In total, we’re up to ₱21,170.

* Accurate at the time of booking

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Food, food and more food


Onward to the most satisfying part of travelling to Seoul – stuffing delicious Korean delicacies into our greedy mouths! The best thing is that food in Seoul is relatively inexpensive if you stay away from the high-end restaurants that travel groups have a tendency to trot you to.

Most of the time, my friend and I settled for street food – known locally as bunshik. Look out for the Korean street food trucks where you can order a substantial (or obscene, depending on your level of hunger) amount of tteokbokki (spicy rice cakes), twigim (fried snacks) and an odeng (fish cake) all for less than ₱240. We shared these (hence ₱120 each) – the portions are really, really huge – and were good to go! At least, for lunch or to settle impulse hunger on-the-go.

Other times we headed to the kimbap restaurants. These restaurants are basically your typified Korean fast food restaurants – but with a twist. They usually sell kimbap, ramyeon noodles, bibimbap, fried dumplings, kimchi jjigae and many, many more. Most of the items on the menu are affordably priced – which averaged to about ₱270 per meal!

Therefore, we spent about ₱390 give or take, per day on food! And man, were we filled and brimming with food-induced happiness! Therefore, food on the trip cost us about ₱2,340. We’re at ₱23,510 now.



What my friend and I did the most during our trip was to relentlessly walk. We enjoyed traipsing the streets of Jongno immensely and soaked ourselves in the breezy atmosphere. Jongno, which is situated in Seoul, is an extremely artistic and historical town and we loved taking in the sights, snapping quick pictures of the people and places, and integrating ourselves with the Koreans. My friend could speak Korean, so life there generally became more interesting. For instance, we had an hour-long chat in one of Seoul’s many cafes – with my friend taking dual roles of translating and adding her piece to the conversation – with a group of young Korean ladies.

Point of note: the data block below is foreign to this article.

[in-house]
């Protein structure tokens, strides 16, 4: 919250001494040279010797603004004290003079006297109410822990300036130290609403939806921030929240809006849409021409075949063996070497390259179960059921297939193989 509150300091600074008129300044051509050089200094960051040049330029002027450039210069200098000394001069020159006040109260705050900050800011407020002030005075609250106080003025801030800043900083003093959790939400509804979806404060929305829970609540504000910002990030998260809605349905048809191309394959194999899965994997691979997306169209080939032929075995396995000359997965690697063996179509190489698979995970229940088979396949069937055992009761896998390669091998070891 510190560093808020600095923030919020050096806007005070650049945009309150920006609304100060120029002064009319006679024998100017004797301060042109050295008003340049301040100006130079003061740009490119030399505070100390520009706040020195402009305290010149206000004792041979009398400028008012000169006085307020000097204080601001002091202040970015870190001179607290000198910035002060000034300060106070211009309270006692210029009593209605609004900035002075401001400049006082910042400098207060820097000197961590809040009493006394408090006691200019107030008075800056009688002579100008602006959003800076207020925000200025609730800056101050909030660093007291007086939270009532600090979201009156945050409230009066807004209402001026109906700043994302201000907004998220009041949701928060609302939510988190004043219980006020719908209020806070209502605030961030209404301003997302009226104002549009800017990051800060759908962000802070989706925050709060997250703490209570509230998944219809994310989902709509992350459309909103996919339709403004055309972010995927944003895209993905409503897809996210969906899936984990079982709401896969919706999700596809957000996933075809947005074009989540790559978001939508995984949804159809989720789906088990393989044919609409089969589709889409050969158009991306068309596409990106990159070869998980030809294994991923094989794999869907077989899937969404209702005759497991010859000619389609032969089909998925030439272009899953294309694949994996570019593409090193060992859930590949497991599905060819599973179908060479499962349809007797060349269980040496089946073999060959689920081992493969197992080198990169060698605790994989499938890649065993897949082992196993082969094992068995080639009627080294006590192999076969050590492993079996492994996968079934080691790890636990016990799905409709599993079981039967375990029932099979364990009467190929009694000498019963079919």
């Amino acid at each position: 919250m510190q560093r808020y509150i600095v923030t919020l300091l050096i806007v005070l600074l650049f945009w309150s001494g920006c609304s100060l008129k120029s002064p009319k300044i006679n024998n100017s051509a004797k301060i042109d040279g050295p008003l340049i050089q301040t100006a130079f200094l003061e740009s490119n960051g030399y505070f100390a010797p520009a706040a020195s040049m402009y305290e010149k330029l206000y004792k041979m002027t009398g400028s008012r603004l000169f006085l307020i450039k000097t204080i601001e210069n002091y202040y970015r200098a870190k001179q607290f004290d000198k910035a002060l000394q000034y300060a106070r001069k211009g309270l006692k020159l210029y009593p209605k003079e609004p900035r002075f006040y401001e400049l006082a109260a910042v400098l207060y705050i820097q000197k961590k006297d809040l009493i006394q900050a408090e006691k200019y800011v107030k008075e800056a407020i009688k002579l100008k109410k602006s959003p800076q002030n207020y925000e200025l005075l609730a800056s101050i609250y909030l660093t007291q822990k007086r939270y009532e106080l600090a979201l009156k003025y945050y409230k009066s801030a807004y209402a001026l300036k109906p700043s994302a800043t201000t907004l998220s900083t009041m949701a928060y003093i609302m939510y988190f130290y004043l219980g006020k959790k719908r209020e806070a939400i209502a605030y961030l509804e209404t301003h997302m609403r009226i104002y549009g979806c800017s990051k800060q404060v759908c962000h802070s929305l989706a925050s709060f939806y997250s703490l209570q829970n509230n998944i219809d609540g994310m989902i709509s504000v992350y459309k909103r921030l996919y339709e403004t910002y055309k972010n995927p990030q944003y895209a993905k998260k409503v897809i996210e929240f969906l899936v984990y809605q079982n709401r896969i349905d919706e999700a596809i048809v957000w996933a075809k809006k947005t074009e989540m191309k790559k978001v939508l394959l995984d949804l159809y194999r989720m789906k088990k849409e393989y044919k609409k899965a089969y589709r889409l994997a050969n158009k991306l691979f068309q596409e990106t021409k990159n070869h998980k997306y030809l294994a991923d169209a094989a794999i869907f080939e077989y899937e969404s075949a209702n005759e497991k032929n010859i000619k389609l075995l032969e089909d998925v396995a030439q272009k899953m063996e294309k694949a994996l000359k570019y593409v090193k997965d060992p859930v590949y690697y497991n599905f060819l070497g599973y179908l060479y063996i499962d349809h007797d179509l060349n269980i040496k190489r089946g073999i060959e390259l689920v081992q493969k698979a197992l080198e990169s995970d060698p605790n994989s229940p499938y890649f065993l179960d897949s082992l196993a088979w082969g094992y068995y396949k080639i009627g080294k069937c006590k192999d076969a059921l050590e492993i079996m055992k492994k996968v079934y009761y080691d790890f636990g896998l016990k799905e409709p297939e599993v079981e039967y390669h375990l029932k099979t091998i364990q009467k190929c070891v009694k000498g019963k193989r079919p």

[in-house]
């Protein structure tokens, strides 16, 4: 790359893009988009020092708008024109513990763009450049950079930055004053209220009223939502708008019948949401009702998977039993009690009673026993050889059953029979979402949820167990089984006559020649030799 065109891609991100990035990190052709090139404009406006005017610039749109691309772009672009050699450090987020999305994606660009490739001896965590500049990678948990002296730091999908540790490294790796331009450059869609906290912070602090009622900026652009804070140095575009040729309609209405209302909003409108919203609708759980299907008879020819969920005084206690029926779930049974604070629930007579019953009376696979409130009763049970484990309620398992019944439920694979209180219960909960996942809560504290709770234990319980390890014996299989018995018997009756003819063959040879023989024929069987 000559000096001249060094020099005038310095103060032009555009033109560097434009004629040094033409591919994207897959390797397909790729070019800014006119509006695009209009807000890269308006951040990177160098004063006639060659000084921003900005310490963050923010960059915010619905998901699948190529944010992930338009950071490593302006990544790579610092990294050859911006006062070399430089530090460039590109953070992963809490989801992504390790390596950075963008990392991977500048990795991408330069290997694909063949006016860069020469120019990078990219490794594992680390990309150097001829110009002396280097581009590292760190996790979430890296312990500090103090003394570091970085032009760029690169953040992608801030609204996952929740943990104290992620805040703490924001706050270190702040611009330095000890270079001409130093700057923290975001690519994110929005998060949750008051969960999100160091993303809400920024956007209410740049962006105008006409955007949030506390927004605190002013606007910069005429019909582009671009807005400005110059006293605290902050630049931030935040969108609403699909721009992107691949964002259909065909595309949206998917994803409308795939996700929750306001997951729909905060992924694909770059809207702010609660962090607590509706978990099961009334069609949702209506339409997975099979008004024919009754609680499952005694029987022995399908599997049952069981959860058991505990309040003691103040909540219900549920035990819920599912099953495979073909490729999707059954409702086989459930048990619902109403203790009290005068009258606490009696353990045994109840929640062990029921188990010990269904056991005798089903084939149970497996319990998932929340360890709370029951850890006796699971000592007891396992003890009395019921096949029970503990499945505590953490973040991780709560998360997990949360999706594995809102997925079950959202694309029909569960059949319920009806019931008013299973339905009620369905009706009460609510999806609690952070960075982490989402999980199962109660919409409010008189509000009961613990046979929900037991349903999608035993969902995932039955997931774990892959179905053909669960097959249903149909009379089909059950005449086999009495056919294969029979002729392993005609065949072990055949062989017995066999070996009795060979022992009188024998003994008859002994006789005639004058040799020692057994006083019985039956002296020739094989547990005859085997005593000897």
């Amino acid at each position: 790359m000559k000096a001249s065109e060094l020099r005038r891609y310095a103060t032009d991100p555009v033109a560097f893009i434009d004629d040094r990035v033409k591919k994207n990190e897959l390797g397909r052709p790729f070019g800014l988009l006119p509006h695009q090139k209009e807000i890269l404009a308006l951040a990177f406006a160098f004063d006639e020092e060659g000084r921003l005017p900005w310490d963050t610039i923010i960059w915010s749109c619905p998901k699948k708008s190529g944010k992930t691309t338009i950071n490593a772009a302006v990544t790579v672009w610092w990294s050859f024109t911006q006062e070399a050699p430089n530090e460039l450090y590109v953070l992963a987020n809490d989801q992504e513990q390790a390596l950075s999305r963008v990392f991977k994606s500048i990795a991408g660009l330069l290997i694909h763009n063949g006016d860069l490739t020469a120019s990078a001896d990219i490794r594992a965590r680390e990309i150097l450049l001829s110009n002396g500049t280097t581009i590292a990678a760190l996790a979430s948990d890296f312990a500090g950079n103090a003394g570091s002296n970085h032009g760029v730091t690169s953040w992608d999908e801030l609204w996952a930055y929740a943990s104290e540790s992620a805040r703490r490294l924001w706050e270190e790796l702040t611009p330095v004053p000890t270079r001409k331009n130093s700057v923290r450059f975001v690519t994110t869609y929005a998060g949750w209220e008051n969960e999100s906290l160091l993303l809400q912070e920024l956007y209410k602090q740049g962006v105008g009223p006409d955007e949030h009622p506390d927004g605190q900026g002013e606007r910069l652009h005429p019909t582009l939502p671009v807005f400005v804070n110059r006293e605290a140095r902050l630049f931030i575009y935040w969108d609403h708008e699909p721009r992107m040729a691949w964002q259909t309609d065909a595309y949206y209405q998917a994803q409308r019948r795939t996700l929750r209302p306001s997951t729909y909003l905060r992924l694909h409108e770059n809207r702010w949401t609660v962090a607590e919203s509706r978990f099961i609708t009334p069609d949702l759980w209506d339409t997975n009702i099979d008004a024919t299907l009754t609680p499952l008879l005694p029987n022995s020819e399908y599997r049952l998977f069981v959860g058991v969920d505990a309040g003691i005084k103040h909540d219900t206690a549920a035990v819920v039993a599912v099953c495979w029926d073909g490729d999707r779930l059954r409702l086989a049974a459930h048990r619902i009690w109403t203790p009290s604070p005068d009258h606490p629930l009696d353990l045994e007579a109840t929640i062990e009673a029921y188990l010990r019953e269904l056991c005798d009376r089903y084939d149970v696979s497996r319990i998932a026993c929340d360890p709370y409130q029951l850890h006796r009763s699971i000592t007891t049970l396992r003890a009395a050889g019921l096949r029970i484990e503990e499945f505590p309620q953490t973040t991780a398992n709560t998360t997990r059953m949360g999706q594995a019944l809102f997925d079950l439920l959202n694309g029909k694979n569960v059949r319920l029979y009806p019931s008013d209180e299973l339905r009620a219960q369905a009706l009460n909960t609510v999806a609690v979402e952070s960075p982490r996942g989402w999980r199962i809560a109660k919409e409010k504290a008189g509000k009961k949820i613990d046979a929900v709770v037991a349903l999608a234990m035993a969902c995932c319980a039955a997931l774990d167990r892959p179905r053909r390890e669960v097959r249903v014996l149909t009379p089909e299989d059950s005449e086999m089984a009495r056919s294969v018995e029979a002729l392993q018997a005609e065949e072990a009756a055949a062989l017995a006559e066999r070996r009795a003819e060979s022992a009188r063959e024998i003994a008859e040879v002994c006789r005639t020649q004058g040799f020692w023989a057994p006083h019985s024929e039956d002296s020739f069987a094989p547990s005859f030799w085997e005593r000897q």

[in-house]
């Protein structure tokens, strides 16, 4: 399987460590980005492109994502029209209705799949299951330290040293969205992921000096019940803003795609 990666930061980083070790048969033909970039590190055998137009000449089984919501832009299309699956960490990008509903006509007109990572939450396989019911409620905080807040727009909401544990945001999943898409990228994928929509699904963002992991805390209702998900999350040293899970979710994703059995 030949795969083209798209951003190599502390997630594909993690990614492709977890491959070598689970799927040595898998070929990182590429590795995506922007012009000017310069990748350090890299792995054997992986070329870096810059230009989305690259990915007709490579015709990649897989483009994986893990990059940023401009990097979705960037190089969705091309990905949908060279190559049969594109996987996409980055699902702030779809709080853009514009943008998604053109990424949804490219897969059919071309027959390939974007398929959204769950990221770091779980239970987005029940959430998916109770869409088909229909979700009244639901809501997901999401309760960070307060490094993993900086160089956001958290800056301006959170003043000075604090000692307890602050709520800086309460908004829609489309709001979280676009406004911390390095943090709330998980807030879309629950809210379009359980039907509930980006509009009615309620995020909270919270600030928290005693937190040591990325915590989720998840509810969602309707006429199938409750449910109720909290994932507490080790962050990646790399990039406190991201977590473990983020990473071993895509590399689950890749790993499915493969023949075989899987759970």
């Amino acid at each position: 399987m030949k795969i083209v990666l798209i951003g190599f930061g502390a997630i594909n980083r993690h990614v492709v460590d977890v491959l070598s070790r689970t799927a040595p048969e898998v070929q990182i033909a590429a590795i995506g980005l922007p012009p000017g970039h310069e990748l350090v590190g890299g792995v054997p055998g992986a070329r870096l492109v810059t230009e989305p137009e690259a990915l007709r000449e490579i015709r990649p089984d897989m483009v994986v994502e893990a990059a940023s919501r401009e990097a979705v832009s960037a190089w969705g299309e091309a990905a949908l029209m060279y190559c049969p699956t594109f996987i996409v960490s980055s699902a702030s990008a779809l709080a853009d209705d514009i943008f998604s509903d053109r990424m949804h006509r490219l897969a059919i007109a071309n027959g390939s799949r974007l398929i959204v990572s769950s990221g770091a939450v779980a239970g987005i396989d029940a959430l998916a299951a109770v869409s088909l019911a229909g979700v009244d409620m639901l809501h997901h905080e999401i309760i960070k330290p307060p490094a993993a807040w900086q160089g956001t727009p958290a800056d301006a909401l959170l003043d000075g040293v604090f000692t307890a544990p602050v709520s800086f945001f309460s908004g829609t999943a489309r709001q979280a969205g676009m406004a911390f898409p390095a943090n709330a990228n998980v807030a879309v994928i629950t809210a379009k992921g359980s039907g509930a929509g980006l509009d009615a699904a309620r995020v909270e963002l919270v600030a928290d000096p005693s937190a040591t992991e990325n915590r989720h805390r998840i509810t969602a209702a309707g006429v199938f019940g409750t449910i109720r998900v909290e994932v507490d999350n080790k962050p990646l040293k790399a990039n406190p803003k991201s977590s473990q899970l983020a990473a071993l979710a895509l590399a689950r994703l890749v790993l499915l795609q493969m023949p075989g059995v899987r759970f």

Therefore, we didn’t spend excessively on out of the ordinary activities, if at all; you know, things like Everland or going up the N Tower on the cable car. What we really wanted to do was to simply be there and live like a Korean for a little while.


But if that’s not your cup of tea, there are also free temple tours by Korean students, museum visits and many more! However, most of the more popular museums in Seoul cost money, but they’re not too bad a pinch. Alternatively, you can always head to Myeongdong to get free makeup samples (they’re surprisingly generous), or to any supermarket for food samples as well!

If you are willing to spend a bit on sight-seeing, some travel sites offer suggestions on things to do according to your location. These activities may cost some money though so only go for it if it’s in your budget! Another option is the aforementioned Groupon. Check the site to see if they have any travel or tour packages available when you plan your trip. Right now, the site has an ongoing deal for a 4-day, 3-night return flight package with accommodation and a tour to Lotte World all for only ₱14,899! Isn’t that just amazing?

But for our trip though, we spent a decent ₱23,510 each for six whole days. Of course, that’s not counting the souvenirs and other miscellaneous things we bought in Seoul – that wouldn’t be fair, would it? For me personally, I spent the rest of my cash on arbitrary things like Korean skincare, stationery (Artbox is so affordable there!) and random boxes of Korean food.

In all, Seoul is an amazing place with the best food and people. And you should go there. Right about now.

Have fun, folks!

Prices quoted were accurate at the time of booking. Rates and availability are subject to change.